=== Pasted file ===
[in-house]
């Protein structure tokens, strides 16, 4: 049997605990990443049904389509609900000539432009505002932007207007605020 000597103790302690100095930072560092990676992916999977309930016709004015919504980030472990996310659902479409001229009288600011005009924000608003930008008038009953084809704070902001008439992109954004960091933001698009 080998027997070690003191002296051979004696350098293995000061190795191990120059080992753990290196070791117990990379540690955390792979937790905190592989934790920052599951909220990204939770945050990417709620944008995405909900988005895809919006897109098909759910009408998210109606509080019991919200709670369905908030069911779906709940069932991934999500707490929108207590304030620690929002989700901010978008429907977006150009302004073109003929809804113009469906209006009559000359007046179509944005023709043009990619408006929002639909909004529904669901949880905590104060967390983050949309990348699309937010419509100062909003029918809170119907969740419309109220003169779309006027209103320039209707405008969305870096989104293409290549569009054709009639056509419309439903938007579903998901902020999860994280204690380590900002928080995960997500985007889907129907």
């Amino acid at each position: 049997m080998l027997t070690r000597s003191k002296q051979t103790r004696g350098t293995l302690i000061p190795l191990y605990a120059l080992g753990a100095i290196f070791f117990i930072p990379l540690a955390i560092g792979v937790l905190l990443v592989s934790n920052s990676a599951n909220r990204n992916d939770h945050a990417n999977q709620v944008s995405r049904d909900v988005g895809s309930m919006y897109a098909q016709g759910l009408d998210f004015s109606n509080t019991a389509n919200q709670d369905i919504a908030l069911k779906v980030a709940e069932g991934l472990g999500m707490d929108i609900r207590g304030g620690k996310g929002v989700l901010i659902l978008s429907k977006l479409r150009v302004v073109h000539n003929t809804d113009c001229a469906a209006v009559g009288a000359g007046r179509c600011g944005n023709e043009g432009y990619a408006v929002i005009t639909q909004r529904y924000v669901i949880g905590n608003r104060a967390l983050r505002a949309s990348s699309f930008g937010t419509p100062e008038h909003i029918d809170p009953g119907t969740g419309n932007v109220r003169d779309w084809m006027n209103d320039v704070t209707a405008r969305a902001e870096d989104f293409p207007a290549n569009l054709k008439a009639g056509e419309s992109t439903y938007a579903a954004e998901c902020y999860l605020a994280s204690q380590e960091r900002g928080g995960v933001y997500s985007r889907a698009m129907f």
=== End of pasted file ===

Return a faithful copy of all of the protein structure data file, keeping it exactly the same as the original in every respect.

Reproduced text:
[in-house]
């Protein structure tokens, strides 16, 4: 049997605990990443049904389509609900000539432009505002932007207007605020 000597103790302690100095930072560092990676992916999977309930016709004015919504980030472990996310659902479409001229009288600011005009924000608003930008008038009953084809704070902001008439992109954004960091933001698009 080998027997070690003191002296051979004696350098293995000061190795191990120059080992753990290196070791117990990379540690955390792979937790905190592989934790920052599951909220990204939770945050990417709620944008995405909900988005895809919006897109098909759910009408998210109606509080019991919200709670369905908030069911779906709940069932991934999500707490929108207590304030620690929002989700901010978008429907977006150009302004073109003929809804113009469906209006009559000359007046179509944005023709043009990619408006929002639909909004529904669901949880905590104060967390983050949309990348699309937010419509100062909003029918809170119907969740419309109220003169779309006027209103320039209707405008969305870096989104293409290549569009054709009639056509419309439903938007579903998901902020999860994280204690380590900002928080995960997500985007889907129907």
């Amino acid at each position: 049997m080998l027997t070690r000597s003191k002296q051979t103790r004696g350098t293995l302690i000061p190795l191990y605990a120059l080992g753990a100095i290196f070791f117990i930072p990379l540690a955390i560092g792979v937790l905190l990443v592989s934790n920052s990676a599951n909220r990204n992916d939770h945050a990417n999977q709620v944008s995405r049904d909900v988005g895809s309930m919006y897109a098909q016709g759910l009408d998210f004015s109606n509080t019991a389509n919200q709670d369905i919504a908030l069911k779906v980030a709940e069932g991934l472990g999500m707490d929108i609900r207590g304030g620690k996310g929002v989700l901010i659902l978008s429907k977006l479409r150009v302004v073109h000539n003929t809804d113009c001229a469906a209006v009559g009288a000359g007046r179509c600011g944005n023709e043009g432009y990619a408006v929002i005009t639909q909004r529904y924000v669901i949880g905590n608003r104060a967390l983050r505002a949309s990348s699309f930008g937010t419509p100062e008038h909003i029918d809170p009953g119907t969740g419309n932007v109220r003169d779309w084809m006027n209103d320039v704070t209707a405008r969305a902001e870096d989104f293409p207007a290549n569009l054709k008439a009639g056509e419309s992109t439903y938007a579903a954004e998901c902020y999860l605020a994280s204690q380590e960091r900002g928080g995960v933001y997500s985007r889907a698009m129907f």